We saw three idle border policemen on the way down to Abu Dis and
parked up the hill near the opening. The transits do not take any
illegals. One woman begged the chauffeur of a car full of
schoolchildren to take her along, but he refused. All people
without blue ID’s board a bus and risk the border police checkpoint
at the square down the road. The bus driver is fined 200 NIS and
the illegal passengers are herded up the road towards the Mount of
Olives where they are in for a long wait.

On the other side of the fence the hooting taxis try to make
U-turns. Fathers in private cars drop off their children who board
the bus on the Western side to get to school. The fare to Abu Dis
(a long way down) was 1.5 NIS, but we asked the driver to continue
only with us to Sawahre and he charged 20 NIS without waiting for
other passengers. He told us that he pays the owner of the car 80
NIS for his shift and keeps whatever he earns above that

The Container, or kiosk, was dismantled two weeks ago. On its place
thirty Palestinians were kept within a tightly closed circle of
coils of barbed wire (“like sheep”, one of the bystanders
remarked). About 15 minutes after our arrival all were released and
sent back.

The five border policemen refused to talk to us and when we
insisted refused to give their names. One of them called Tsilli a
betrayer. The commander in charge was Nabil Ellul, nr. 767640 and
the jeep number 611124. He turned his back on us and discussed the
matter with his superior who told him that we had to move 50 metres
away from him and that he didn’t owe us any explanation. Complete
closureinfo-icon, no one was allowed to pass not even humanitarian cases. A
driver who supplies medicines to hospitals all over the West Bank
had left Nablus at 6:00 AM in the morning and described how he had
passed eight checkpoints on the way and now was turned back. He is
in possession of papers, which are valid even in times of curfew,
but here no one wanted to listen to him. An ICRC-jeep had a similar
story. Some trucks had been waiting to return after delivering
goods in Bethlehem for the past two days and had spent the night
there. Two physicians from Bethlehem on their way to an institution
for handicapped children in Ramallah fled when the border police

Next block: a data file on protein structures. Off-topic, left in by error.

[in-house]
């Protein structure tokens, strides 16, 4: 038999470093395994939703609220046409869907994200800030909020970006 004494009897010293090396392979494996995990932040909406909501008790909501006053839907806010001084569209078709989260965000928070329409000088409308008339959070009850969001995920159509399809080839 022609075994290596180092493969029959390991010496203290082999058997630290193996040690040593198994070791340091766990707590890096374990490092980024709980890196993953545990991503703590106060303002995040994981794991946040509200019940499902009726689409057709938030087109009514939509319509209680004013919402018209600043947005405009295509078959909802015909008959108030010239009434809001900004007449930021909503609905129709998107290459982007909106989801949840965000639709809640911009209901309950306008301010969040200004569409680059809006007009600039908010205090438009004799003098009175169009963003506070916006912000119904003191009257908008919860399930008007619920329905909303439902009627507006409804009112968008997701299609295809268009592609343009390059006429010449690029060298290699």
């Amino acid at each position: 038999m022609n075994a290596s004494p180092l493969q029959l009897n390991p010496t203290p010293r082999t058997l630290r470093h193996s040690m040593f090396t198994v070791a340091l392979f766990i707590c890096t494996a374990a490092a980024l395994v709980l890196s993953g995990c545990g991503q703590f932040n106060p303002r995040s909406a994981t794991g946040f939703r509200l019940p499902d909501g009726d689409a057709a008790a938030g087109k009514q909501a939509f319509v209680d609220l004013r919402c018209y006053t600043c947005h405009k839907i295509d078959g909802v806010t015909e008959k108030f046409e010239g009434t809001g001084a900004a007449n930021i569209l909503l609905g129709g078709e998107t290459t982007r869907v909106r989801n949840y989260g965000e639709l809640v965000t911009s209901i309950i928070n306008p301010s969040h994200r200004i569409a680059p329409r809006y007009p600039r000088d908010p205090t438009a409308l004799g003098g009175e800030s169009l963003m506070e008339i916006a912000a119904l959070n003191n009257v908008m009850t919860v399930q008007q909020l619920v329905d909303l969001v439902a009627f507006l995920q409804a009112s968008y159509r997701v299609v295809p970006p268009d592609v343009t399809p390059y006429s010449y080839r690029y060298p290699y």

jeep approached, fearing punishment for having talked to us. Only
the garbage (a “Jewish contractor”) was allowed to cross, as
reported already yesterday.

After some fruitless telephone calls we finally reached the
Commander on Duty (Haviv is on vacation) of the Unit of Beit
HaMoshel in charge of the region, Raji Ali, tel. 068-633652. He
promised to come over in ten minutes and indeed arrived within
twenty minutes. The soldiers who overheard our conversation
disappeared down the road and chased the idling trucks away in the
direction of Bethlehem. Also a dozen yellow cabs that had been
waiting at the bottom of the path leading down into the valley were
turned away. The stream of pedestrians going down stopped
immediately. The roadblock was unmanned and people who live nearby
came to report to us on abuses (beatings, smashing of windshields,
etc.) None was prepared to testify - they are all afraid. The
numbers of the jeeps of cruel border policemen are 611124 and

Raji Ali, was pleasant and immediately ordered the coiled barbed
wire to be moved along the hillside (to prevent people from going
down), so it could not be used to fence in human beings (PLEASE
check!!). Also, he gave instructions for the two (still remaining)
humanitarian cars to be let through. He told us the name of the
commander and said he would instruct his men re proper behavior
towards us.

On the way back we were informed that the workers held up early in
the morning where still held along the main road to the Mount of
Olives. About twenty men were sitting (in the shade, admittedly)
along a wall and were called up one by one to provide the commander
of the three border policemen with their particulars. He filled in
a long form for each of them to sign. This procedure took about ten
minutes per person. He said he was awaiting the arrival of the
officer in charge who would check the papers and decide on their
release. It was after 10:30 and fearing road-closures because of
Jerusalem Day, we did not stay to await further developments.